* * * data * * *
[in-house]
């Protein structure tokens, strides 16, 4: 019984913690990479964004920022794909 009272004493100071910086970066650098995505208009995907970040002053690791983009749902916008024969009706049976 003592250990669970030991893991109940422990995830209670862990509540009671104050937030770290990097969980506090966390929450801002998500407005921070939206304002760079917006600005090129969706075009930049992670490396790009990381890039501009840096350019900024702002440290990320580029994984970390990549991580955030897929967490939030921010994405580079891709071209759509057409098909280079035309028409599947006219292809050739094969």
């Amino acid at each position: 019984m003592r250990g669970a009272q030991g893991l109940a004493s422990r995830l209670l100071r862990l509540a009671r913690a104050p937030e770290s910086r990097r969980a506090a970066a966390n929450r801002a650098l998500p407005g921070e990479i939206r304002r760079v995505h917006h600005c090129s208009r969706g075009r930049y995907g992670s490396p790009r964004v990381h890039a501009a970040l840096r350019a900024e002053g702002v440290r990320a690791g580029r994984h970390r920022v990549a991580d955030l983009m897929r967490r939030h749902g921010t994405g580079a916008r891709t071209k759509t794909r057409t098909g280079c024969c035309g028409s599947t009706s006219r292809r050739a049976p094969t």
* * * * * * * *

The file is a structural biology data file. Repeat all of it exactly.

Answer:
[in-house]
């Protein structure tokens, strides 16, 4: 019984913690990479964004920022794909 009272004493100071910086970066650098995505208009995907970040002053690791983009749902916008024969009706049976 003592250990669970030991893991109940422990995830209670862990509540009671104050937030770290990097969980506090966390929450801002998500407005921070939206304002760079917006600005090129969706075009930049992670490396790009990381890039501009840096350019900024702002440290990320580029994984970390990549991580955030897929967490939030921010994405580079891709071209759509057409098909280079035309028409599947006219292809050739094969």
């Amino acid at each position: 019984m003592r250990g669970a009272q030991g893991l109940a004493s422990r995830l209670l100071r862990l509540a009671r913690a104050p937030e770290s910086r990097r969980a506090a970066a966390n929450r801002a650098l998500p407005g921070e990479i939206r304002r760079v995505h917006h600005c090129s208009r969706g075009r930049y995907g992670s490396p790009r964004v990381h890039a501009a970040l840096r350019a900024e002053g702002v440290r990320a690791g580029r994984h970390r920022v990549a991580d955030l983009m897929r967490r939030h749902g921010t994405g580079a916008r891709t071209k759509t794909r057409t098909g280079c024969c035309g028409s599947t009706s006219r292809r050739a049976p094969t």